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Why Did the DoD Abandon a Report Tracking 139 Military Mental Health Programs?

The Defense Health Agency inexplicably stopped an unprecedented project to improve 139 military mental health programs.

Air Force Capt. Ben Landry struggled with depression and suicidal thoughts and checked himself into Cedar Springs Hospital in Colorado in 2020. He was lucky. “I got support from my unit,” he said.

Not everyone at the hospital did. Officers, Captain Landry heard, punished troops for seeking mental health services, issuing letters of reprimand or Article 15 disciplinary procedures, which can reduce pay and rank.

For years, Captain Landry had endured Air Force Suicide Prevention Program mandatory lectures on how to identify symptoms of distress that had, unintentionally, ostracized him as “a danger to society,” he said.

His wife, Aleha, and their four children, have also struggled while continuing to advocate for military spouses and their families to be included in military psychological health programming. “It’s been hard on all of us,” Aleha told Truthout. In an op-ed, she called the Air Force’s Suicide Prevention Program a “Band-Aid program” that sent Captain Landry “further underground and only coached him on what not to say.”

Now, President Joe Biden is announcing a new military veteran and suicide prevention strategy in an attempt to address a larger problem of how the U.S. military treats service members’ mental health conditions, including the “adoption of rigorous program evaluation” for suicide prevention programs.

But, since at least 2012, the military knew it had an accountability problem for programs on suicide, substance abuse, PTSD and sexual assault, according to unreleased Department of Defense (DoD) records provided to Truthout. While the military grappled with the psychological consequences of wars in Afghanistan and Iraq, the DoD was spending about $1 billion annually on mental health programs of questionable effectiveness with scant accountability, the unreleased DoD records, which include individual program evaluations, show.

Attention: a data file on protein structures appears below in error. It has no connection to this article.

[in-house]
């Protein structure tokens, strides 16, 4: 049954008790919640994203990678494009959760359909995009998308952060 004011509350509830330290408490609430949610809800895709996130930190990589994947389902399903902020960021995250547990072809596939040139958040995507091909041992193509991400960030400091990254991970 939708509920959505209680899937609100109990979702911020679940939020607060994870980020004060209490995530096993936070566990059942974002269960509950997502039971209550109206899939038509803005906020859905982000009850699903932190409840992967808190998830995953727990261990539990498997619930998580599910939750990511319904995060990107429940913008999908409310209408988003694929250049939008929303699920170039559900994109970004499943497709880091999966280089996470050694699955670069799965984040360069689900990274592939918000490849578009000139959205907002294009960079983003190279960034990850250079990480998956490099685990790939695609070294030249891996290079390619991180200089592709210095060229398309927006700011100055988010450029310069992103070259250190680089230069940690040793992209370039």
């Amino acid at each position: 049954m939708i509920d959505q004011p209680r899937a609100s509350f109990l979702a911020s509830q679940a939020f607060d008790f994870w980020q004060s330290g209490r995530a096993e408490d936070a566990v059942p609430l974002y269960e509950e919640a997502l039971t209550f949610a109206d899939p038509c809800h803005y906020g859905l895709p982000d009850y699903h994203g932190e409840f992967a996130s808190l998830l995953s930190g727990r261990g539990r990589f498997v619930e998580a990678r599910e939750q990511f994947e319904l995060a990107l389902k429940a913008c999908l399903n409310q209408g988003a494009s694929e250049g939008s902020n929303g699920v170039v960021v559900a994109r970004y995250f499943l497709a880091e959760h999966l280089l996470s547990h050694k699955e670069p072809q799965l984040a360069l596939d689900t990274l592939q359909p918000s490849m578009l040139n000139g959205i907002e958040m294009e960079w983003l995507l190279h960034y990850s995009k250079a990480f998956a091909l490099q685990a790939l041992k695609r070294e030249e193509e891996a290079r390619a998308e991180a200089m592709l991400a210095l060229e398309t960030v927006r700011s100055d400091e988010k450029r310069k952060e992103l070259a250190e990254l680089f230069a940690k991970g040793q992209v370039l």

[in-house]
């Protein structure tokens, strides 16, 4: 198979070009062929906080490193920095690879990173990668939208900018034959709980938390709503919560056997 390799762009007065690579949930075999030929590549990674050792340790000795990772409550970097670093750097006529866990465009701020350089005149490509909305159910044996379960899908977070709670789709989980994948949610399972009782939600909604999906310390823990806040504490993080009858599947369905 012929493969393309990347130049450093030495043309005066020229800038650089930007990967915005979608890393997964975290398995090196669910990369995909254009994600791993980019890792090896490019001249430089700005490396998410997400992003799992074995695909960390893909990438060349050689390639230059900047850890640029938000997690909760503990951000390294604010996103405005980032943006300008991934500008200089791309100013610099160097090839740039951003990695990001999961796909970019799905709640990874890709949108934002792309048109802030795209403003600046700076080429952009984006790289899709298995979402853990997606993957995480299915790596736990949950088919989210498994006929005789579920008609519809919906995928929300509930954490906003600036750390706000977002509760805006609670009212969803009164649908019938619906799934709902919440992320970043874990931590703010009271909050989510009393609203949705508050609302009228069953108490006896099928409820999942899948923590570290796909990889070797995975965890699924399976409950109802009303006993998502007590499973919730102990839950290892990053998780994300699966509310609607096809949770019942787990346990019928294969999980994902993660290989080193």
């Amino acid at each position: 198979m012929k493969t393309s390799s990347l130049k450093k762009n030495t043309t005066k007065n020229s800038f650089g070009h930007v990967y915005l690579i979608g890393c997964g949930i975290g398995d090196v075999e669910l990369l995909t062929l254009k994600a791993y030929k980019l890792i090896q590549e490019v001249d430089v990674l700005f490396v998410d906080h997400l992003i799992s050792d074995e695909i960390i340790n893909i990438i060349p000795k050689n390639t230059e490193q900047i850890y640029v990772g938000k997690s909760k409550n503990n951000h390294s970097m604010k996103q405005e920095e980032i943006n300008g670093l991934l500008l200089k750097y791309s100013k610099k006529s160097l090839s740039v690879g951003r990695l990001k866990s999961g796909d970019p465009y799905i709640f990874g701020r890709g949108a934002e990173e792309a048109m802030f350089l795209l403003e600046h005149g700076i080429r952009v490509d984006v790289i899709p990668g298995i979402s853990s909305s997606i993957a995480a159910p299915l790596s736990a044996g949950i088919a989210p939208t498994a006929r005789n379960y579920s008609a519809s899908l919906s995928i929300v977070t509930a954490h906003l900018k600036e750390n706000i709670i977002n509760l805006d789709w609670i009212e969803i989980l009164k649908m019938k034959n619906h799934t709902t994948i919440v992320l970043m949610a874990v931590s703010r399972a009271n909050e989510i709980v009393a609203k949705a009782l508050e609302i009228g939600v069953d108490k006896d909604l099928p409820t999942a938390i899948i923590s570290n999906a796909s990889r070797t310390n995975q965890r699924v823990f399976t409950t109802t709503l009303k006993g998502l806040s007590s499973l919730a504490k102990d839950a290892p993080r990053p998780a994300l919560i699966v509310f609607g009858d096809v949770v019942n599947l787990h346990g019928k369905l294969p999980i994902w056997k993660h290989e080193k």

In 2019, the DoD produced a final report out of a $53 million project that evaluated 139 military psychological health programs worldwide across the armed forces. It states that many programs, like Air Force Suicide Prevention, did not clearly track costs. Other programs had insufficient staffing and resources, and most lacked sufficient data to determine if a program improved a person’s mental health, according to the report.

While the Air Force program prevented suicides, according to a separate 2010 study, it had not established adequate monitoring to “secure long-term effectiveness.” The more recent internal DoD evaluation scored the program in the bottom third of the military’s 139 programs. No one knew, for example, if the lectures Landry attended increased help-seeking behavior and reduced suicide.

“There is insufficient evidence for or against suicide prevention efforts,” explained Mike Colston, a retired Navy captain and former director for Mental Health Programs in DoD’s Health Services Policy and Oversight office. That’s why “program evaluation is essential to research, track outcomes and discover programs that can do both those things,” he told Truthout.

But, the DoD’s Defense Health Agency (DHA), established to manage military health care, never released the 2019 final report to Congress or military leadership, and abandoned the project infrastructure created to continually assess programs.